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Coupling the Wastewater Treatment Process with an Algal Photobioreactor for Nutrient Removal and Renewable Resource Production

Rothermel, Monica Christine (2011) Coupling the Wastewater Treatment Process with an Algal Photobioreactor for Nutrient Removal and Renewable Resource Production. Master's Thesis, University of Pittsburgh. (Unpublished)

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To address the growing need for renewable energy and high quality water, the concept of industrial symbiosis may be applied to a wastewater treatment system coupled with an algal photobioreactor (PBR). The coupled system is capable of removing nitrogen and phosphorus from wastewater while producing algal biomass containing precursors to renewable resources such as biofuels, electricity, plastics, and fertilizers.A laboratory experiment was performed to determine the feasibility of coupling a conventional wastewater treatment system with an algal PBR for the simultaneous removal of nutrients from wastewater and production of renewable resources. An activated sludge batch reactor was set up in series with an algal PBR to feed wastewater to the algae. The nutrient concentration in the water as well as lipid content, carbohydrate content, and growth rate of the algal biomass were tested over 10 cycles to determine the capabilities of the coupled system. The study revealed complete nutrient removal in some cycles, with the average final nutrient content of 2 mg-P/L and 3 mg-N/L in effluent of the PBR. The algae biomass contained 24±3% lipids and 26±7% carbohydrates by dry weight. A life cycle assessment of algae cultivation and harvesting revealed the highest energy demand of the coupled system occurred during harvesting of the algal mixture through centrifugation or filtration, but the highest global warming and eutrophication impacts were due to CO&sub2 use and PBR construction material production, respectively. Although the use of wastewater in place of fertilizers resulted in a smaller environmental impact of an algae cultivation system, the life cycle environmental impacts could be reduced more effectively by coupling the system with waste CO&sub2. It is feasible for the system to treat wastewater while generating renewable resources, but the system must be optimized to reduce life cycle environmental impacts and result in a net energy gain before large-scale implementation is possible.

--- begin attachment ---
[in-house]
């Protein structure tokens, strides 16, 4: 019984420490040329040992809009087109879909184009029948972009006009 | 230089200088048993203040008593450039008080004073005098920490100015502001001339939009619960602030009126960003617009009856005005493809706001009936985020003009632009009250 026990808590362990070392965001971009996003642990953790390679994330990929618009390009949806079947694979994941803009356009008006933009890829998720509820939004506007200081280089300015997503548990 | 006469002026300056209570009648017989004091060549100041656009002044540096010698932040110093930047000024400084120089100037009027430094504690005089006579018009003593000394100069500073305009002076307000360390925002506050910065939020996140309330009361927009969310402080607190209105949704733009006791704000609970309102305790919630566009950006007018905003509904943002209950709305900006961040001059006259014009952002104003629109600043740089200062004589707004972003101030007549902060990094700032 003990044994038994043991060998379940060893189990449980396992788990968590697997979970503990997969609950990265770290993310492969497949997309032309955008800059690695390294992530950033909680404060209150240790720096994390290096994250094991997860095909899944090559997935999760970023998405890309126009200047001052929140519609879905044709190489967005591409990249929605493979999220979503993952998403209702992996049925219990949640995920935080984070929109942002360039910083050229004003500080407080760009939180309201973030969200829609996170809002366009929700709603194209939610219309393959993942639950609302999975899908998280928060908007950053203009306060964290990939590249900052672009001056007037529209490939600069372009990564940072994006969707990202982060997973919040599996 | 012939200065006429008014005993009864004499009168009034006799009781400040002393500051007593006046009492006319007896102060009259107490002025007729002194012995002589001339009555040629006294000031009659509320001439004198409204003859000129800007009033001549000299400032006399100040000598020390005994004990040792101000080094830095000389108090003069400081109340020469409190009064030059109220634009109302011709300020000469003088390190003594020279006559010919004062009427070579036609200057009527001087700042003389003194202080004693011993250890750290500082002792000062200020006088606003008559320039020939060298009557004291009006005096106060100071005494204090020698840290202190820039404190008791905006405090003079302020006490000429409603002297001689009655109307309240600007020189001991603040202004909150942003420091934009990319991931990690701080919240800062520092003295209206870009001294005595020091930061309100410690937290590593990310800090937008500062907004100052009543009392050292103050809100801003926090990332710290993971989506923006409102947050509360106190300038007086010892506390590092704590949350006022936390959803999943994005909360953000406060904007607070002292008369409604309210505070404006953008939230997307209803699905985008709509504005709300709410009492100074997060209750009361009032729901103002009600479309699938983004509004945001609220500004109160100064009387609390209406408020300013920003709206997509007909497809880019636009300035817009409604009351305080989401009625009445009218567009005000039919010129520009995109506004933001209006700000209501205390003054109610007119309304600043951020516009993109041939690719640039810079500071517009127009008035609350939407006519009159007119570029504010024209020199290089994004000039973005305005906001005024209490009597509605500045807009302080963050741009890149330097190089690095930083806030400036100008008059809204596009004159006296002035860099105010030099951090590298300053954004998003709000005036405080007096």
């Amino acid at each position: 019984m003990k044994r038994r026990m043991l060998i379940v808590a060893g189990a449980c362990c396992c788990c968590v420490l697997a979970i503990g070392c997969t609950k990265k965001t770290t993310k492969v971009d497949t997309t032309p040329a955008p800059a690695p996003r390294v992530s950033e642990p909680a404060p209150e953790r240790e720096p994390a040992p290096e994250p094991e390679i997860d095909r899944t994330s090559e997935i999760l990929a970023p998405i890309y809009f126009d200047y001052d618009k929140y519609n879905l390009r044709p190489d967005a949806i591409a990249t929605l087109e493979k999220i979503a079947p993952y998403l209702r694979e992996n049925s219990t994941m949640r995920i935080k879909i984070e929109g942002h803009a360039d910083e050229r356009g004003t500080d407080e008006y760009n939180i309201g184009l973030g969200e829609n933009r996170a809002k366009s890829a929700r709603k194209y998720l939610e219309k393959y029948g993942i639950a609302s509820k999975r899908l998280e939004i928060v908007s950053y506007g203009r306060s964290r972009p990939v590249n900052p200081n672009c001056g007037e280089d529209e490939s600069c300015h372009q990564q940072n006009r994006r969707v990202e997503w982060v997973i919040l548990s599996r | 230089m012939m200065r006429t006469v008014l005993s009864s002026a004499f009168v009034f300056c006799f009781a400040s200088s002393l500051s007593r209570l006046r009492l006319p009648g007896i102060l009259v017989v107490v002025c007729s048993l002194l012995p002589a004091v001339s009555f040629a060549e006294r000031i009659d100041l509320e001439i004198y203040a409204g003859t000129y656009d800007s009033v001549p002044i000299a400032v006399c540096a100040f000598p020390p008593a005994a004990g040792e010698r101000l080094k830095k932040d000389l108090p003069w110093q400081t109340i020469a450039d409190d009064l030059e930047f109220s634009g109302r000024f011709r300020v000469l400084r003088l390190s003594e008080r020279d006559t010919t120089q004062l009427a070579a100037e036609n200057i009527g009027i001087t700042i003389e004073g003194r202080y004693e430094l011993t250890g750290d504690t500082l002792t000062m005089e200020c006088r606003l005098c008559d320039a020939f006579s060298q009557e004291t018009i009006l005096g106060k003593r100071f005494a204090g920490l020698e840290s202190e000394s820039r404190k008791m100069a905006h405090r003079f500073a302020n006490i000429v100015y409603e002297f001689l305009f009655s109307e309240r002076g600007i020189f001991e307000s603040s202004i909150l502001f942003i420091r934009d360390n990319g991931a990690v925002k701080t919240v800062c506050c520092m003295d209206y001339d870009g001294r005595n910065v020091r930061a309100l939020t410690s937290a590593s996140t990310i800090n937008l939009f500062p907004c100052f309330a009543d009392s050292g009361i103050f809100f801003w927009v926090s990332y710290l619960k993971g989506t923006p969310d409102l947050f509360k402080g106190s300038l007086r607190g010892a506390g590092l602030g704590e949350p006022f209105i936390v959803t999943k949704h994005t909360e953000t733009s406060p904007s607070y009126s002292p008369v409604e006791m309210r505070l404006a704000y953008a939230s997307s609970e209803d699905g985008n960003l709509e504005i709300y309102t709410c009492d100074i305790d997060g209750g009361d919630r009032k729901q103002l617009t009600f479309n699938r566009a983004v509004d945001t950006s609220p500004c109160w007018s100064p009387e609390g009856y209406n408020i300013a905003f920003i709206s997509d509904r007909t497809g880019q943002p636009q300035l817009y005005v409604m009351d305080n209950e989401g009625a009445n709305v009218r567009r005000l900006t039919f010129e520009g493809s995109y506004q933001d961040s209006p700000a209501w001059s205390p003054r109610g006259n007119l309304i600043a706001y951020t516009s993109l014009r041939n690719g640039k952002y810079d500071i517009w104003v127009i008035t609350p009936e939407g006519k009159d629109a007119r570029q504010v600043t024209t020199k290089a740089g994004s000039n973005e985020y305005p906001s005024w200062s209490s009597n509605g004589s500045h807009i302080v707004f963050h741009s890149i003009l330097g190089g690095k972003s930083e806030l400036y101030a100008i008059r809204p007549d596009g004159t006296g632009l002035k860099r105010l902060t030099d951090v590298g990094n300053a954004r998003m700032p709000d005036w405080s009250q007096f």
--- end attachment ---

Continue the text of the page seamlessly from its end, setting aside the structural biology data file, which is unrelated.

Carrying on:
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Item Type: University of Pittsburgh ETD
Status: Unpublished
CreatorsEmailPitt UsernameORCID
Rothermel, Monica
ETD Committee:
TitleMemberEmail AddressPitt UsernameORCID
Committee ChairLandis, Amyael30@pitt.eduAEL30
Committee MemberBilec, Melissambilec@pitt.eduMBILEC
Committee MemberHarper, Williewharper@pitt.eduWHARPER
Date: 19 September 2011
Date Type: Completion
Defense Date: 11 July 2011
Approval Date: 19 September 2011
Submission Date: 15 July 2011
Access Restriction: No restriction; Release the ETD for access worldwide immediately.
Institution: University of Pittsburgh
Schools and Programs: Swanson School of Engineering > Civil and Environmental Engineering
Degree: MSCE - Master of Science in Civil Engineering
Thesis Type: Master's Thesis
Refereed: Yes
Uncontrolled Keywords: algae; biofuels; life cycle assessment; wastewater
Other ID:, etd-07152011-131550
Date Deposited: 10 Nov 2011 19:51
Last Modified: 15 Nov 2016 13:45


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